Use Standard and Simple ‘Prep Series’
We have used the same general warm-up and field-work prep series for years now, and it has saved us countless amounts of time on a daily basis. Not only does this expedite the warm-up process, but it gives the athletes some skill sets to “own.” When we do our large group warm-ups, we have a specific movement list and order so that no one waits around between drills.
The athletes who have been around long enough could do this process in their sleep and that helps in a number of ways. First, it allows the coaches to talk with parents or prospective athletes who are just looking to see the process. Second, it holds the athletes accountable for the simple things and provides them with a system they can use off-site, at practice, at camps, or when they go off to college or pro teams. Having these systems down gives them confidence that they know how to get themselves prepared for lifts or field training. Lastly, it provides a set standard for movements that allow the athletes to improve and perfect their own patterns.
After our general prep, we use a consistent—though slightly varied at times—set of prep series to begin any field work. For deceleration day, we go through the same few drills before getting to the more advanced movements. Our main objective changes fairly regularly, but the prep drills do not. Doing the remedial work first allows athletes to “get their bearings” and reminds the body where and how to put that foot on the ground so when we start cranking it up, they have a good chance for success.
Similarly, in the weight room, for example, we try to work with the athletes to find an individualized but consistent “warm-up” protocol for their main lifts. Bench press, squat, or clean warm-up sets should be the same each lift for a number of reasons. It helps eliminate the “what do I do next” time lags, and, more importantly, it gives them a comparable “feel it out” to each lift. After enough time under the bar, they’ll use their warm-up sets to gauge where they’re at for the day. That biofeedback disappears when they have a different warm-up every time they’re in the gym.If every time you train you have different flows, different movements, and complicated drills, you’ll waste time trying to explain everything and do a disservice to the athlete’s adaption. Click To Tweet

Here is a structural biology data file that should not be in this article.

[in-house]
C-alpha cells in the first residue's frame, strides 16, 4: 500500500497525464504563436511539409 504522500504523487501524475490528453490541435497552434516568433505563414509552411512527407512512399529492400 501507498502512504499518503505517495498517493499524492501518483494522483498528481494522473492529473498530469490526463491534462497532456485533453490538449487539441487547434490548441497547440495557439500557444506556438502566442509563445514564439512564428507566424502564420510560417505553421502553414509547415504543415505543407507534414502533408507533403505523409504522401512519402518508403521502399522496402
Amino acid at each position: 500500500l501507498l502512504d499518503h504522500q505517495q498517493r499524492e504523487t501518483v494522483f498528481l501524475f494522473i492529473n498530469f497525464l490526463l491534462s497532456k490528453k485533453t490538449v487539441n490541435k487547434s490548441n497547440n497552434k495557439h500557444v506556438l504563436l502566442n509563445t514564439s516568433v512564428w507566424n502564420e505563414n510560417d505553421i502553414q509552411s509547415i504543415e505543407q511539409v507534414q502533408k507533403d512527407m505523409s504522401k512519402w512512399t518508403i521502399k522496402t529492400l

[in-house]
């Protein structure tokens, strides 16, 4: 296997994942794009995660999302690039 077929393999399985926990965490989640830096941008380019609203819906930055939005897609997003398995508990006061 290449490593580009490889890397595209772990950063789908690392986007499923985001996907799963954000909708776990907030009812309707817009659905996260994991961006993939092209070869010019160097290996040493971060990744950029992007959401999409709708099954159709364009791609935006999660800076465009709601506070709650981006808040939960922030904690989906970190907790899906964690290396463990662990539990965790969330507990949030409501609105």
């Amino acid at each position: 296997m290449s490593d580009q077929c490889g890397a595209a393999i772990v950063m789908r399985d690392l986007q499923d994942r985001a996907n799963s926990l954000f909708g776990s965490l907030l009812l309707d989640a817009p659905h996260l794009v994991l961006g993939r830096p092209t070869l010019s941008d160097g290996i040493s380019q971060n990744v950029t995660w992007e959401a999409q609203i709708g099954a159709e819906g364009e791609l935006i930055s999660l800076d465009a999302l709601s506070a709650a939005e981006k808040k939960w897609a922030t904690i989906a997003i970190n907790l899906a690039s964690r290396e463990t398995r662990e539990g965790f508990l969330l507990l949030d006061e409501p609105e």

If every time you train you have different flows, different movements, and complicated drills, you will not only waste a lot of time trying to explain everything, but you’ll be providing a disservice to the athlete’s adaption. It’s hard to improve without consistent practice and repetition.
Do the Math for Them
Unfortunately, the Imperial system of units makes understanding kilograms impossible for some clients. It just doesn’t click. We use pounds for everything except our weightlifting platforms, so that can be confusing as well. Although converting kilograms to pounds is a waste of time if you will be using kilograms the following week, and in the programs to come, it is still a priority for a large majority of athletes to convert the numbers. If you’ve used kilograms enough, you start to understand the conversion. Even memorizing your main weights can be helpful, but we wanted to make it a little easier for everyone.
I created a kilogram conversion chart equipped with color-coded diagrams. If you have “a red and a blue plate” (110 kg) on a men’s bar, you can simply find that picture on the poster and it will tell you the weight in both kilograms and pounds. We have a women’s side and a men’s side (color-coded yellow and blue, respectively) to take it one step further, and I recently added a section that labels the “change plates” as well.